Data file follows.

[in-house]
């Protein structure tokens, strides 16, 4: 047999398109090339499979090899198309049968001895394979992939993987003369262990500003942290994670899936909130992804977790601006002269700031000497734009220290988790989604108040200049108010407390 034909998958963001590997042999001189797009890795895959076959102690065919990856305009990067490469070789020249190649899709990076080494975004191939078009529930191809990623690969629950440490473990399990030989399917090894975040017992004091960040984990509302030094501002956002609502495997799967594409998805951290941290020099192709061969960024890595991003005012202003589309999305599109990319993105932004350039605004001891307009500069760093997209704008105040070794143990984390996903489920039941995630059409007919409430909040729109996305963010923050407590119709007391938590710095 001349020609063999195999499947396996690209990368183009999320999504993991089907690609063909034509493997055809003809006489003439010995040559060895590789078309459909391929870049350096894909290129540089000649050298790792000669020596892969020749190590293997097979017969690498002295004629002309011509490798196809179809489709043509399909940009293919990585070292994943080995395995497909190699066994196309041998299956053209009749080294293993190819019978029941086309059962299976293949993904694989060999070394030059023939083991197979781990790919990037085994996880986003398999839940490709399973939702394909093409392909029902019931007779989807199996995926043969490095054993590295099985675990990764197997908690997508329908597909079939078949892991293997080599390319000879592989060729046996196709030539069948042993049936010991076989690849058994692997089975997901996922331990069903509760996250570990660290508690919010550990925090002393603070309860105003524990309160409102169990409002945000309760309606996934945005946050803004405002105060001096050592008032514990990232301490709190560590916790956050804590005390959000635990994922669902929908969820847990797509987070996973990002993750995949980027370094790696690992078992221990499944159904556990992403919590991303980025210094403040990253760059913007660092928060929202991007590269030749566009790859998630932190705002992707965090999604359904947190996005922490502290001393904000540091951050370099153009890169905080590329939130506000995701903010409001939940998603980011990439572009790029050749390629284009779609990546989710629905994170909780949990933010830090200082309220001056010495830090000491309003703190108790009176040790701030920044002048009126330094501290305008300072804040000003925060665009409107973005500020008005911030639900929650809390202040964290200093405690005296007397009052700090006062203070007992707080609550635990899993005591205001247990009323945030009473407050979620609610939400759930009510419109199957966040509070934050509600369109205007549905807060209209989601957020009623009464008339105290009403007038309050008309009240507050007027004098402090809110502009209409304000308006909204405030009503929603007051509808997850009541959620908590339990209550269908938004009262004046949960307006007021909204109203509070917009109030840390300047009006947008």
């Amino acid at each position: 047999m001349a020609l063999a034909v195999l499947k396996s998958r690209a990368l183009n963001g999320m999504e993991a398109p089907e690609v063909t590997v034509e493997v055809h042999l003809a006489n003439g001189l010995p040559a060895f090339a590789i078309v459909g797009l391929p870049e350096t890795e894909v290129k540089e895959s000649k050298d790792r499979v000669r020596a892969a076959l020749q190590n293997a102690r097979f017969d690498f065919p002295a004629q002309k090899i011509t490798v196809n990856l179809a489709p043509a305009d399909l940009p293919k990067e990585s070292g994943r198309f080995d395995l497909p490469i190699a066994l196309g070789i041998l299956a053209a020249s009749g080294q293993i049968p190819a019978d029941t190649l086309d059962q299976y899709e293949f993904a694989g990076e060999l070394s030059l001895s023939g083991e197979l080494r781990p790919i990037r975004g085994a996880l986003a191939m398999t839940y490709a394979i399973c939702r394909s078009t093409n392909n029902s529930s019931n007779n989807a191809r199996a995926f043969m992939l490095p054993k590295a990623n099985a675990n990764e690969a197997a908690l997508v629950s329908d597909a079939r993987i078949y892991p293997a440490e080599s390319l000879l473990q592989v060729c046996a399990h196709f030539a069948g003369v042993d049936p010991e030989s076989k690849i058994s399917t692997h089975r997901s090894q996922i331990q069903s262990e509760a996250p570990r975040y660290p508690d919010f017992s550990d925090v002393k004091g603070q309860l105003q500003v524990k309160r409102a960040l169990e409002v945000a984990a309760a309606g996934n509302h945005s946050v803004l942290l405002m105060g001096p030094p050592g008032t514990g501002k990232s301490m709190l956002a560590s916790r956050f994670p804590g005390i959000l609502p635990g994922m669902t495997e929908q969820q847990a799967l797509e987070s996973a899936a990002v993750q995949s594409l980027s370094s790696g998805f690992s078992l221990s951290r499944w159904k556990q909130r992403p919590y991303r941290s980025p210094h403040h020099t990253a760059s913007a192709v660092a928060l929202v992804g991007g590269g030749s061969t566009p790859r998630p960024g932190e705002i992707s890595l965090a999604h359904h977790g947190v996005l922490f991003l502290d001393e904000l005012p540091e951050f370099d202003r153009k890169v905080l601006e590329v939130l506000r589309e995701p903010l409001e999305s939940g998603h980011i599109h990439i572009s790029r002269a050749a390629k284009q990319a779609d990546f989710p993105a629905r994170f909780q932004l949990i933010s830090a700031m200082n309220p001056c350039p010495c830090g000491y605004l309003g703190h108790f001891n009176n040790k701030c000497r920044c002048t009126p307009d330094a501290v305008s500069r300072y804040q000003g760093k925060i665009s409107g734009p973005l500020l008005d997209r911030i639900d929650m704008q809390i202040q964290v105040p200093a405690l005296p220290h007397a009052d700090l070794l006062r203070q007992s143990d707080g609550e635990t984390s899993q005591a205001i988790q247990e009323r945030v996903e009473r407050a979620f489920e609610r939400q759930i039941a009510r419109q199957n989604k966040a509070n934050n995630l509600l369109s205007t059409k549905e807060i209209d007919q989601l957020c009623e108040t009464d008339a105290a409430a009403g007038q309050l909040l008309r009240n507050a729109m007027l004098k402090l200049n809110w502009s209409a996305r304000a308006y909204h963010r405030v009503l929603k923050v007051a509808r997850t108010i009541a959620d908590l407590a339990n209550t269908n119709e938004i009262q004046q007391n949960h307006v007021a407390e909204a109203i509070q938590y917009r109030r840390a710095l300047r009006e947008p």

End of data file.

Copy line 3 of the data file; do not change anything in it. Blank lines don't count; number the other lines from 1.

């Amino acid at each position: 047999m001349a020609l063999a034909v195999l499947k396996s998958r690209a990368l183009n963001g999320m999504e993991a398109p089907e690609v063909t590997v034509e493997v055809h042999l003809a006489n003439g001189l010995p040559a060895f090339a590789i078309v459909g797009l391929p870049e350096t890795e894909v290129k540089e895959s000649k050298d790792r499979v000669r020596a892969a076959l020749q190590n293997a102690r097979f017969d690498f065919p002295a004629q002309k090899i011509t490798v196809n990856l179809a489709p043509a305009d399909l940009p293919k990067e990585s070292g994943r198309f080995d395995l497909p490469i190699a066994l196309g070789i041998l299956a053209a020249s009749g080294q293993i049968p190819a019978d029941t190649l086309d059962q299976y899709e293949f993904a694989g990076e060999l070394s030059l001895s023939g083991e197979l080494r781990p790919i990037r975004g085994a996880l986003a191939m398999t839940y490709a394979i399973c939702r394909s078009t093409n392909n029902s529930s019931n007779n989807a191809r199996a995926f043969m992939l490095p054993k590295a990623n099985a675990n990764e690969a197997a908690l997508v629950s329908d597909a079939r993987i078949y892991p293997a440490e080599s390319l000879l473990q592989v060729c046996a399990h196709f030539a069948g003369v042993d049936p010991e030989s076989k690849i058994s399917t692997h089975r997901s090894q996922i331990q069903s262990e509760a996250p570990r975040y660290p508690d919010f017992s550990d925090v002393k004091g603070q309860l105003q500003v524990k309160r409102a960040l169990e409002v945000a984990a309760a309606g996934n509302h945005s946050v803004l942290l405002m105060g001096p030094p050592g008032t514990g501002k990232s301490m709190l956002a560590s916790r956050f994670p804590g005390i959000l609502p635990g994922m669902t495997e929908q969820q847990a799967l797509e987070s996973a899936a990002v993750q995949s594409l980027s370094s790696g998805f690992s078992l221990s951290r499944w159904k556990q909130r992403p919590y991303r941290s980025p210094h403040h020099t990253a760059s913007a192709v660092a928060l929202v992804g991007g590269g030749s061969t566009p790859r998630p960024g932190e705002i992707s890595l965090a999604h359904h977790g947190v996005l922490f991003l502290d001393e904000l005012p540091e951050f370099d202003r153009k890169v905080l601006e590329v939130l506000r589309e995701p903010l409001e999305s939940g998603h980011i599109h990439i572009s790029r002269a050749a390629k284009q990319a779609d990546f989710p993105a629905r994170f909780q932004l949990i933010s830090a700031m200082n309220p001056c350039p010495c830090g000491y605004l309003g703190h108790f001891n009176n040790k701030c000497r920044c002048t009126p307009d330094a501290v305008s500069r300072y804040q000003g760093k925060i665009s409107g734009p973005l500020l008005d997209r911030i639900d929650m704008q809390i202040q964290v105040p200093a405690l005296p220290h007397a009052d700090l070794l006062r203070q007992s143990d707080g609550e635990t984390s899993q005591a205001i988790q247990e009323r945030v996903e009473r407050a979620f489920e609610r939400q759930i039941a009510r419109q199957n989604k966040a509070n934050n995630l509600l369109s205007t059409k549905e807060i209209d007919q989601l957020c009623e108040t009464d008339a105290a409430a009403g007038q309050l909040l008309r009240n507050a729109m007027l004098k402090l200049n809110w502009s209409a996305r304000a308006y909204h963010r405030v009503l929603k923050v007051a509808r997850t108010i009541a959620d908590l407590a339990n209550t269908n119709e938004i009262q004046q007391n949960h307006v007021a407390e909204a109203i509070q938590y917009r109030r840390a710095l300047r009006e947008p």